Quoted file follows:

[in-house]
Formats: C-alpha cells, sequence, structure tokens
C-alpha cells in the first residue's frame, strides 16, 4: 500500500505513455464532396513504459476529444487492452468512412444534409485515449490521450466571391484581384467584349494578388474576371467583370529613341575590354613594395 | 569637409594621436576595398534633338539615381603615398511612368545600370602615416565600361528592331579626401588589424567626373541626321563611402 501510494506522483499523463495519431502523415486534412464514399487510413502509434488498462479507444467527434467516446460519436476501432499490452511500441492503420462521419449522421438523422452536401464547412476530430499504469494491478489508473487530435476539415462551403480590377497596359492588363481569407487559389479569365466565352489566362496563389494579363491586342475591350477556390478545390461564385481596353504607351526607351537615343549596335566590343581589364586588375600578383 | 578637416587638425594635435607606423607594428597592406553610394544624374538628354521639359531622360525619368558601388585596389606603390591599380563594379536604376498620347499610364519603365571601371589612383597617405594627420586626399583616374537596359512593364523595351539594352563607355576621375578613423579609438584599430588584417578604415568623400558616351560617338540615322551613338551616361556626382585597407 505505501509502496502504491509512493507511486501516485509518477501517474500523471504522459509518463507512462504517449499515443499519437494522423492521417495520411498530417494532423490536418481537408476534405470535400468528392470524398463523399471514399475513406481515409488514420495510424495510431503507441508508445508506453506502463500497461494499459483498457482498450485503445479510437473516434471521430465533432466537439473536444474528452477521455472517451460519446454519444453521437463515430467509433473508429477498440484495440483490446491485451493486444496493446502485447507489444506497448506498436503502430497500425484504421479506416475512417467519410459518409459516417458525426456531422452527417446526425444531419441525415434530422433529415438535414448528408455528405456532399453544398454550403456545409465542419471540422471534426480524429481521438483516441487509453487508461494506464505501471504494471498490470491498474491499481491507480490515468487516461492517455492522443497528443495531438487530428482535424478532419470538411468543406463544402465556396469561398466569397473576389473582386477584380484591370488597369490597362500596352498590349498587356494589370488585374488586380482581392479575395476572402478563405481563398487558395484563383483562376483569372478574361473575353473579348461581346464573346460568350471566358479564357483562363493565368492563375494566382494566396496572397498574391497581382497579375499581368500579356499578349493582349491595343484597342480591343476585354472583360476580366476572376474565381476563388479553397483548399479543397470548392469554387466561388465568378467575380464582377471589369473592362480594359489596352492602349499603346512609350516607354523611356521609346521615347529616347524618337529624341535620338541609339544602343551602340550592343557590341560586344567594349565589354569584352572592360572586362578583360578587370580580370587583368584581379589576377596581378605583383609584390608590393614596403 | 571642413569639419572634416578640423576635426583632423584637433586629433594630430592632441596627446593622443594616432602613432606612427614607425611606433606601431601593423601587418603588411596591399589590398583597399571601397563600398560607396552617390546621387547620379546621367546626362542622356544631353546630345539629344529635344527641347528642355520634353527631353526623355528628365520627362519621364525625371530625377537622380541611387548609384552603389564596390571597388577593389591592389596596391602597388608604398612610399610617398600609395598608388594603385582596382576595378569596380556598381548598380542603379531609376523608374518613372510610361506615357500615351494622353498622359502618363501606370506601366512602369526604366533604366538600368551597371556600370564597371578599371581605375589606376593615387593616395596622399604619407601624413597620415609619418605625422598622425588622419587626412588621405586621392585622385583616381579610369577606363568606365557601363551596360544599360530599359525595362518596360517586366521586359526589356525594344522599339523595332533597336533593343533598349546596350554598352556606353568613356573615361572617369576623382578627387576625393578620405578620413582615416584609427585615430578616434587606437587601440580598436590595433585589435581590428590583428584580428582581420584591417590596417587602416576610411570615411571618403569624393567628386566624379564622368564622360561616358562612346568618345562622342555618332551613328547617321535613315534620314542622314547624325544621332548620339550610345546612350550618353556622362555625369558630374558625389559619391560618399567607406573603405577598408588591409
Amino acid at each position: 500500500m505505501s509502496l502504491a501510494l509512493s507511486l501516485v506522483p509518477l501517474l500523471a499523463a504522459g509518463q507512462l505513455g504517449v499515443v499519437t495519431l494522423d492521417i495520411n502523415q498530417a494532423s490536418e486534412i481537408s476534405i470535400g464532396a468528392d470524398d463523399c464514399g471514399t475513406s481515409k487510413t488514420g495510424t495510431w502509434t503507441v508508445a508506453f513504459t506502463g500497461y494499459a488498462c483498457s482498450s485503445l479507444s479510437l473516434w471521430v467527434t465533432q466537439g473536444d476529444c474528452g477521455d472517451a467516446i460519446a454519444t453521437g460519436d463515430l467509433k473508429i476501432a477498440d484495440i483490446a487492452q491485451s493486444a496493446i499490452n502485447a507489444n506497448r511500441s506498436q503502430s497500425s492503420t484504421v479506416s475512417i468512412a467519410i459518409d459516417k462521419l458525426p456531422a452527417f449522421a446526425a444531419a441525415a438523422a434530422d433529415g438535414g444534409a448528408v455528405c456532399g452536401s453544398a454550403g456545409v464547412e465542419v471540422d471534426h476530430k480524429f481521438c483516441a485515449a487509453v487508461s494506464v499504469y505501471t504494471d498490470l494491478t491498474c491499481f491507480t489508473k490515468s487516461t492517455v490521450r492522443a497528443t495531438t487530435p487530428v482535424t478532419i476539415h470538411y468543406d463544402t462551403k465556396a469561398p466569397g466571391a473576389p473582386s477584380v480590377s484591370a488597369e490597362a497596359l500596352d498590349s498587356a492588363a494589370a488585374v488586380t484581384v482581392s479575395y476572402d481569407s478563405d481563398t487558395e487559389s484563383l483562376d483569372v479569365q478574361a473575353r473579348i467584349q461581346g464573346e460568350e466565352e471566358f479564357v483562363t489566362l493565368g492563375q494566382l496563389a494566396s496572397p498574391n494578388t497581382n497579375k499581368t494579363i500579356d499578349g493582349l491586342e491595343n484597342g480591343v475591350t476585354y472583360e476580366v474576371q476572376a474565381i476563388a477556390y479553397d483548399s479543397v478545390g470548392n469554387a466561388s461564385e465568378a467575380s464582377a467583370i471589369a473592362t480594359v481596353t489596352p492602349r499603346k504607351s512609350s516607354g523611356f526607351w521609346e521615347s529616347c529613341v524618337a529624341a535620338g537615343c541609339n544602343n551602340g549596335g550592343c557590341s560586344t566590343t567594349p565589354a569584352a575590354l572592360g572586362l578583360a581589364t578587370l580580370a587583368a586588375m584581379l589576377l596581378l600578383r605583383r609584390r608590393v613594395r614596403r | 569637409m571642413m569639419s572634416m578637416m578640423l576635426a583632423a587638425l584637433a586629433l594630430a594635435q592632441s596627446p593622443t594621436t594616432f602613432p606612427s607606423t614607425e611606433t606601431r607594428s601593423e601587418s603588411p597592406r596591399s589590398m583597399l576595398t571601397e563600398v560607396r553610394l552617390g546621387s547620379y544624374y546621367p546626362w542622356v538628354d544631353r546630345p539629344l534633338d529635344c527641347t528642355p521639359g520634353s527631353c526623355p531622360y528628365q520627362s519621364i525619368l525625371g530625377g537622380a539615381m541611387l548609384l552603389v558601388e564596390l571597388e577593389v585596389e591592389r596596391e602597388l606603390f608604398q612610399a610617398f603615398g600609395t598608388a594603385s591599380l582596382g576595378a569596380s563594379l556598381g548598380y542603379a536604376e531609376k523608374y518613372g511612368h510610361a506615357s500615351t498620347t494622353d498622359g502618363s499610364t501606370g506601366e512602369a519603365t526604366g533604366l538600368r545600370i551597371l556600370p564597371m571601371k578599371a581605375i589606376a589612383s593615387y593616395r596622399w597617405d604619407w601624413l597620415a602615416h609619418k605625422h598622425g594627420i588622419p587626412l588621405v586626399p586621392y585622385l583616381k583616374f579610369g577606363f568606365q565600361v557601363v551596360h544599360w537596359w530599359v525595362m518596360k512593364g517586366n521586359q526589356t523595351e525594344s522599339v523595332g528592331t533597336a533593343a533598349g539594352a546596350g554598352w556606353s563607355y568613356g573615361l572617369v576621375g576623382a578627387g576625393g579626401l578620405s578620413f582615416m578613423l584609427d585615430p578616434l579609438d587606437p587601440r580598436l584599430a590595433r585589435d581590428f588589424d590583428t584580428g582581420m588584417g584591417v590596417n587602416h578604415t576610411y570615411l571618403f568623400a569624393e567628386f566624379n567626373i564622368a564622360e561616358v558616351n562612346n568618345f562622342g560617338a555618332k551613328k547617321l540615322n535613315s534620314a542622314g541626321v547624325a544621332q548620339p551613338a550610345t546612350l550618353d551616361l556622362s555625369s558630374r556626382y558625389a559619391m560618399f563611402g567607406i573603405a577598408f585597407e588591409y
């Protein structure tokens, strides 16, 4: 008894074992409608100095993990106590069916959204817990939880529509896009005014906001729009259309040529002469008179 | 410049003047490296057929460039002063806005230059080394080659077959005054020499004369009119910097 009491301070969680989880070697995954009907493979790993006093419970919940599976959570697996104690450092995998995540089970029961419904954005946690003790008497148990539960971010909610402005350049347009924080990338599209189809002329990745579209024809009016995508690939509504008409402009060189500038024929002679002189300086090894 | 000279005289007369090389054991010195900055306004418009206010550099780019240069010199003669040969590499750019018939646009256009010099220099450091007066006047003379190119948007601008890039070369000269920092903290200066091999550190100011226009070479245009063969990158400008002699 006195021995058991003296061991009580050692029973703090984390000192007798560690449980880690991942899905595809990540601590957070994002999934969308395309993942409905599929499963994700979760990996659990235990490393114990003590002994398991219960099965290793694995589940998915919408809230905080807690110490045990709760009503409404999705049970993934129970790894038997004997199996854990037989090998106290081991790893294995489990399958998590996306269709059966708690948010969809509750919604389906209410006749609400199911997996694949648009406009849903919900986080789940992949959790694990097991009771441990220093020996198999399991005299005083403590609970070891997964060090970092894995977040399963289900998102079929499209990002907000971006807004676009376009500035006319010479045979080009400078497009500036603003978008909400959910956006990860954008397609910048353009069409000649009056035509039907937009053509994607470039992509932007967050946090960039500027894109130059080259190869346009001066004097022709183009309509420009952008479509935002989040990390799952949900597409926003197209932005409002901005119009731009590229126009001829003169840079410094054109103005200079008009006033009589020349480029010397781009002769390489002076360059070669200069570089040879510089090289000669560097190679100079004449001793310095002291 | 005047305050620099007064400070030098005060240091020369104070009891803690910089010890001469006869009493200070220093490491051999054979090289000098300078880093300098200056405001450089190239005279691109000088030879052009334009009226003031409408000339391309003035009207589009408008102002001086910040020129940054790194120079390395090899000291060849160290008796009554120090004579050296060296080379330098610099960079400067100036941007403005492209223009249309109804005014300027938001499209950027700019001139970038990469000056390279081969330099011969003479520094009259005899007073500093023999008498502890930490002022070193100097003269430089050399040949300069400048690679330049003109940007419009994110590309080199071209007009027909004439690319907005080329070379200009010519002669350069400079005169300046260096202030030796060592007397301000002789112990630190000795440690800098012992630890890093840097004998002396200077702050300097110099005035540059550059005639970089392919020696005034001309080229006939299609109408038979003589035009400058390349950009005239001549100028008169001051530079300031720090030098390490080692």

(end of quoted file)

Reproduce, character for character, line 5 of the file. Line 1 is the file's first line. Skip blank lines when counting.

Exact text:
């Protein structure tokens, strides 16, 4: 008894074992409608100095993990106590069916959204817990939880529509896009005014906001729009259309040529002469008179 | 410049003047490296057929460039002063806005230059080394080659077959005054020499004369009119910097 009491301070969680989880070697995954009907493979790993006093419970919940599976959570697996104690450092995998995540089970029961419904954005946690003790008497148990539960971010909610402005350049347009924080990338599209189809002329990745579209024809009016995508690939509504008409402009060189500038024929002679002189300086090894 | 000279005289007369090389054991010195900055306004418009206010550099780019240069010199003669040969590499750019018939646009256009010099220099450091007066006047003379190119948007601008890039070369000269920092903290200066091999550190100011226009070479245009063969990158400008002699 006195021995058991003296061991009580050692029973703090984390000192007798560690449980880690991942899905595809990540601590957070994002999934969308395309993942409905599929499963994700979760990996659990235990490393114990003590002994398991219960099965290793694995589940998915919408809230905080807690110490045990709760009503409404999705049970993934129970790894038997004997199996854990037989090998106290081991790893294995489990399958998590996306269709059966708690948010969809509750919604389906209410006749609400199911997996694949648009406009849903919900986080789940992949959790694990097991009771441990220093020996198999399991005299005083403590609970070891997964060090970092894995977040399963289900998102079929499209990002907000971006807004676009376009500035006319010479045979080009400078497009500036603003978008909400959910956006990860954008397609910048353009069409000649009056035509039907937009053509994607470039992509932007967050946090960039500027894109130059080259190869346009001066004097022709183009309509420009952008479509935002989040990390799952949900597409926003197209932005409002901005119009731009590229126009001829003169840079410094054109103005200079008009006033009589020349480029010397781009002769390489002076360059070669200069570089040879510089090289000669560097190679100079004449001793310095002291 | 005047305050620099007064400070030098005060240091020369104070009891803690910089010890001469006869009493200070220093490491051999054979090289000098300078880093300098200056405001450089190239005279691109000088030879052009334009009226003031409408000339391309003035009207589009408008102002001086910040020129940054790194120079390395090899000291060849160290008796009554120090004579050296060296080379330098610099960079400067100036941007403005492209223009249309109804005014300027938001499209950027700019001139970038990469000056390279081969330099011969003479520094009259005899007073500093023999008498502890930490002022070193100097003269430089050399040949300069400048690679330049003109940007419009994110590309080199071209007009027909004439690319907005080329070379200009010519002669350069400079005169300046260096202030030796060592007397301000002789112990630190000795440690800098012992630890890093840097004998002396200077702050300097110099005035540059550059005639970089392919020696005034001309080229006939299609109408038979003589035009400058390349950009005239001549100028008169001051530079300031720090030098390490080692």